The Web: Navigating through Social Media

26 Nov


In eleven weeks time, I have gained new perspectives on the uses of social media and expanded my own thoughts on the potential and opportunity that exist in using new platforms of communication. From my own Twitter account, I have made larger inferences about societal needs and peoples’ reasons for engaging in online outlets. I have also seen Facebook as a place for misuse and a place that brings strong connectivity. Lastly, in identifying the transitional process of journalism, I have come to realize the broader impact social media has brought to my future. But in eleven weeks time, the greatest knowledge I have gained is in realizing that my social media adventure has just begun.

I originally embarked on a journey that would allow me to share my experiences as I navigated through unknown territory of social media. I have come to realize that my journey is a never-ending process of engaging and learning. New mediums are constantly surfacing that bring more users and interaction than ever before. As MySpace became a fleeting memory, so to will other online entities rise and fall in popularity. With that being said, my social media interaction cannot be cut into a segment of time, but is rather a continuous cycle of development.

At the end of the original time allotted, I decided not to create a Facebook account for more reasons than one. The main source of my reasoning stems from not needing a Facebook to feel involved or in included. I simply do not feel drawn to Facebook for pictures or personal updates in the way others do. However, those are current thoughts, which are subject to change as I continue my social media adventure. Beyond the personal realm, I have come to realize that many individuals engage in Twitter and Facebook for professional reasons.

Samantha Bush, the Mobile and Social producer for the Arizona Republic, uses Twitter, Facebook,, Google+ and Instagram to promote content and monitor for breaking news.

“To know social media is to be fast and to care about what’s happening now, not what’s going to happen or what has happened. It’s all about the present,” Bush said.

But Bush did not always support combining social media and journalism.

“I wasn’t sold on it when it came to promoting news,” Bush said.

Today, news comes to people through Twitter and push alerts and Bush acknowledges social media’s ability to share news.

“It’s not that people need to be told to read the story, it’s that people need to be told where to find the story,” Bush said.

In a recent meeting at the Arizona Republic, Bush explained that staff members discussed the fast-pace nature of social media.

The majority of young kids are on Instagram because their parents are on Facebook, Bush said.

“Facebook is out, Instagram is in,” Bush said.

People use social media in different ways, but the point is not to lose communication, Bush said.

“For me, Twitter is not so much that you lose interaction, it’s that you’re having all these conversations that you never would have had the chance to have in the first place,” Bush said.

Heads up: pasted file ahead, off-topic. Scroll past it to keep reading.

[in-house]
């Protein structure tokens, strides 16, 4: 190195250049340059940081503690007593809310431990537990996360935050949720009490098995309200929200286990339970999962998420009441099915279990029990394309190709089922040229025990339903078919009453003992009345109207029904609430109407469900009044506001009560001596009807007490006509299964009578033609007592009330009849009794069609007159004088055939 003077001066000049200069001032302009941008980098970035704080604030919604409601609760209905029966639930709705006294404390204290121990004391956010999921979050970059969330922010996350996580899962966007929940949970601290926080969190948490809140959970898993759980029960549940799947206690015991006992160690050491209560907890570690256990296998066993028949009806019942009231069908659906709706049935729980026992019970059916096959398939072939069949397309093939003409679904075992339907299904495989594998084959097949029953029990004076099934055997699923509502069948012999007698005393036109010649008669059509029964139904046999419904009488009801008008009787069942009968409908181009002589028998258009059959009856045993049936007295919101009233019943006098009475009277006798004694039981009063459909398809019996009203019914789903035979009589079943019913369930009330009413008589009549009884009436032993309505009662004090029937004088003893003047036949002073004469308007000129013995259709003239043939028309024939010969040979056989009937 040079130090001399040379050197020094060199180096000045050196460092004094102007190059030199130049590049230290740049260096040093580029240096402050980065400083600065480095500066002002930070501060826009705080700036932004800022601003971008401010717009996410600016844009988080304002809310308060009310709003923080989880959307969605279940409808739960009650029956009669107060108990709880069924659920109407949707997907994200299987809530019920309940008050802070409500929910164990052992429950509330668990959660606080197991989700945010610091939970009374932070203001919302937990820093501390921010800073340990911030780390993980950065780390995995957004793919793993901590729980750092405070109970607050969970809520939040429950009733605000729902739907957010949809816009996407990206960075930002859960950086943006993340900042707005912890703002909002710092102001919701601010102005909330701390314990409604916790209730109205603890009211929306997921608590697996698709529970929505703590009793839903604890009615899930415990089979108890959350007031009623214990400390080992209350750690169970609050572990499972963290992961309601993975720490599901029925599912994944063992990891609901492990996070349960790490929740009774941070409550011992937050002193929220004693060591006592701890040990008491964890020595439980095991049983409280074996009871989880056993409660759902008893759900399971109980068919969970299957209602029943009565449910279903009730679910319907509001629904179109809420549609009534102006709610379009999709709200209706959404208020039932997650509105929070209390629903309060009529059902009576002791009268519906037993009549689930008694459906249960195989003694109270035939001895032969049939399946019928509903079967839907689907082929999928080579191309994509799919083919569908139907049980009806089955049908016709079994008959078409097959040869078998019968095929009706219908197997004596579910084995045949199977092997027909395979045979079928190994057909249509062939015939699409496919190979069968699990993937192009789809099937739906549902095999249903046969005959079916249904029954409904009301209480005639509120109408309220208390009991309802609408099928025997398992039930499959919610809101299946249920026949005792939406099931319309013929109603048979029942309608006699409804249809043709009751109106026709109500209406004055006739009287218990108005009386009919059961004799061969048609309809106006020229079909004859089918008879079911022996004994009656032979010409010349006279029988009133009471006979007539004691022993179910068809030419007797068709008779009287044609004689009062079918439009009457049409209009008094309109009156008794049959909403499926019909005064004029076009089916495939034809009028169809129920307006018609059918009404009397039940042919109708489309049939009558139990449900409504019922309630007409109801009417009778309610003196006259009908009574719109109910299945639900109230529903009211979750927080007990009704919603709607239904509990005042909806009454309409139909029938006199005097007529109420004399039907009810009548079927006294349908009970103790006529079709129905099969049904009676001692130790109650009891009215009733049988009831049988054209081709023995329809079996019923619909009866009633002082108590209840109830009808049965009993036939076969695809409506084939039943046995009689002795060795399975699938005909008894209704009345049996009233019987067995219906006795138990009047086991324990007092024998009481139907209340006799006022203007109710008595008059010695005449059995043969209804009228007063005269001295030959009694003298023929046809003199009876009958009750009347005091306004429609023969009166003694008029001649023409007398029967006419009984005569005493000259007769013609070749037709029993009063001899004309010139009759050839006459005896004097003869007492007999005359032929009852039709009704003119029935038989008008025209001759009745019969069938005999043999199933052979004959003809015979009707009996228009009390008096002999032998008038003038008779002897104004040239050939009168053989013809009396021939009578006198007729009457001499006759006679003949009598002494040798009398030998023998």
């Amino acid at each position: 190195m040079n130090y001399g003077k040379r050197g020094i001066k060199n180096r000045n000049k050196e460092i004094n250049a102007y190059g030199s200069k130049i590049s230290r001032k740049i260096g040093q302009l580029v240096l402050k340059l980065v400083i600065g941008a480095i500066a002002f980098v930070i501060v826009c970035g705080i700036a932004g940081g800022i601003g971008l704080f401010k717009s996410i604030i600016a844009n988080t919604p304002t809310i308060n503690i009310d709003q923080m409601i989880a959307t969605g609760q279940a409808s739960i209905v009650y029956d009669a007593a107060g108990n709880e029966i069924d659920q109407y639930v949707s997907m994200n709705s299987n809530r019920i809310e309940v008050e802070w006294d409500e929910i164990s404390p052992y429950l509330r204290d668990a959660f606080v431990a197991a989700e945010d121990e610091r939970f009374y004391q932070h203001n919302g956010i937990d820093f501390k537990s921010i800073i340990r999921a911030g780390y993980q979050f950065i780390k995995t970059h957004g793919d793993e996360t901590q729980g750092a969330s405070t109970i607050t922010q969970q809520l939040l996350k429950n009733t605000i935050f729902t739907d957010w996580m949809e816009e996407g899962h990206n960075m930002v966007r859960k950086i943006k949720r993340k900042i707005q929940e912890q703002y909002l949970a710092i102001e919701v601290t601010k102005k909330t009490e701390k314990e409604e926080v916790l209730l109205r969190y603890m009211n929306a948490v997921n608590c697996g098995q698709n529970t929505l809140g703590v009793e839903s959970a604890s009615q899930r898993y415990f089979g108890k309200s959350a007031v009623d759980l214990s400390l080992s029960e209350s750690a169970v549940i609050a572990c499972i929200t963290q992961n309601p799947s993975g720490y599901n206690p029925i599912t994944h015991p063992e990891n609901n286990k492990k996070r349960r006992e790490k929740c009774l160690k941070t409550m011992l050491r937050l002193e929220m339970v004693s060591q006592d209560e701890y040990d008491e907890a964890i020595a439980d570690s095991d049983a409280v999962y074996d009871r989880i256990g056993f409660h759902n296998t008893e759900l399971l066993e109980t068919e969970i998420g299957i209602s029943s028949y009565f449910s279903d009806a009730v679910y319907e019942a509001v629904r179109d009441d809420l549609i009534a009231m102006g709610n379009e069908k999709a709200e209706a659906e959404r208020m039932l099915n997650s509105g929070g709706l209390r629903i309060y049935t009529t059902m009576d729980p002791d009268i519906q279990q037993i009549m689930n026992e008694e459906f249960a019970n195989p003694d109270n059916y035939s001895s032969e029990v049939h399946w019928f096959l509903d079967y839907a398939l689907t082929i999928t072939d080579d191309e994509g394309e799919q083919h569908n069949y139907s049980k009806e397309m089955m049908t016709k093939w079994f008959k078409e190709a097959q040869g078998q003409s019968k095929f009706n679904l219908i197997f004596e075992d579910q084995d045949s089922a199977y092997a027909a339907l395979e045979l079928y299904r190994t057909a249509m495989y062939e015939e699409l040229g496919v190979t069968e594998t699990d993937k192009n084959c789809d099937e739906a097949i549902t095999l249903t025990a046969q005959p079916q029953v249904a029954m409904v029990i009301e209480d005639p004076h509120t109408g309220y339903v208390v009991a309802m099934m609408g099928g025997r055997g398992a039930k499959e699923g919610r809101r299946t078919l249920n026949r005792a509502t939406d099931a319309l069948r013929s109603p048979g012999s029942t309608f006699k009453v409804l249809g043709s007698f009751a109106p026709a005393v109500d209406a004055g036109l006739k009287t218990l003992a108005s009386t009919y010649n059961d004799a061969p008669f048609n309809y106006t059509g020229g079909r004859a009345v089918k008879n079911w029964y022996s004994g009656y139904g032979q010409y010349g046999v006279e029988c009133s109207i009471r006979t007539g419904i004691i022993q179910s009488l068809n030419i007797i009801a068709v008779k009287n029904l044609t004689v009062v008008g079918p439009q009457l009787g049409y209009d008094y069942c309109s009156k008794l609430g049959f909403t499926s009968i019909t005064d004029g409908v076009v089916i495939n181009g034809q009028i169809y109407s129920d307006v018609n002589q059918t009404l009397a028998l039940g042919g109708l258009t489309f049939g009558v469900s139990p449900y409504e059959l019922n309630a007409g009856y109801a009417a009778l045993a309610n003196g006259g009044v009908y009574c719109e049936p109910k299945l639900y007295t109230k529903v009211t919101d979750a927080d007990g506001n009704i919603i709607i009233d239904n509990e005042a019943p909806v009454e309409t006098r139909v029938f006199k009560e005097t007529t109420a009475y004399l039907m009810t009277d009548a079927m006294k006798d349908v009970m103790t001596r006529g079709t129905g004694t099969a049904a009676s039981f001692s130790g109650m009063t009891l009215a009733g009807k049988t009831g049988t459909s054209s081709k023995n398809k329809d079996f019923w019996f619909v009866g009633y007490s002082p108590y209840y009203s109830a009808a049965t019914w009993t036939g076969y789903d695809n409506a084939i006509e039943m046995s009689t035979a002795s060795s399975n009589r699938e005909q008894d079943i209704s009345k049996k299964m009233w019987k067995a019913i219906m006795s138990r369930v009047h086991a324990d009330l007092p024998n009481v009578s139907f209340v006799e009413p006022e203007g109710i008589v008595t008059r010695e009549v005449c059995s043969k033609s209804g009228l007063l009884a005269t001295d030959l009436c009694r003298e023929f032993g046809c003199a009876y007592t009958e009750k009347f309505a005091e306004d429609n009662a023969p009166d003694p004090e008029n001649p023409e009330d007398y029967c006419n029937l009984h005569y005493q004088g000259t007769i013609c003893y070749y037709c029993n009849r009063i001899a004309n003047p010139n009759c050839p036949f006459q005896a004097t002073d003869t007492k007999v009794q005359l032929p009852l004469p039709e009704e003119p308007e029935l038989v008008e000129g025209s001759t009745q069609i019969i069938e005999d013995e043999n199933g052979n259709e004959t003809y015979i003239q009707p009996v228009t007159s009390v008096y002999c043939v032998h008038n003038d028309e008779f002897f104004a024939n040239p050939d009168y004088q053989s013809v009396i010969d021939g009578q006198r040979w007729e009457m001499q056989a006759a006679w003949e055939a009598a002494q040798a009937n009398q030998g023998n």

But Bush does not enjoy all aspects of using social media in her profession.

“What I hate about my job when it comes to social media is that there are certain things that I just know are going to be crazy popular online that I think are just useless to the public conversation,” Bush said.

Driving page views and getting “likes” on Facebook is part of Bush’s job.

A recent story on Harvey, a show buffalo in Cave Creek who climbs a trailer roof, is not the hard news story Bush would like to share.

“A million other things happened today that are much more important. The function of journalism is to inform the electorate, and we’re not doing that, we’re talking about buffalos,” Bush said.

Bush said she Tweets about business news, politics, sports and the fluff stories equally.

“But what gets the interaction? It’s the fluff stories,” Bush said.

For Tauhid Chappell, the Social Media Producer for 12 News, audience interaction is important.

Social media allows reporters and anchors to connect with their viewers and promote their work, Chappell said.

And for aspiring journalists, having social media experience is critical.

“It shows that you are testing and adapting to new platforms and new products that people are using,” Chappell said. “It’s definitely important to be apart of that conversation, otherwise you’re just missing out on what everybody else in talking about.”


As I continue my education and enter the professional world, it is clear that social media is important for audience interaction, news sharing and self-promoting. While the web of social media continues to grow, I must find my place between the tangles of professional and social uses of online interaction. In my social media adventure, I have had the opportunity to discuss, share and learn from those who use numerous online outlets each day. But throughout my endeavor, one theme remains the same—the ways in which social media is used determine its potential for both misuse and its capability to act as a powerful tool of global unification. I am excited not only for my own path, but for the direction of interaction and future communication.


From Printing Press to Mobile Media: A Journalistic Perspective on the Technological Revolution

7 Nov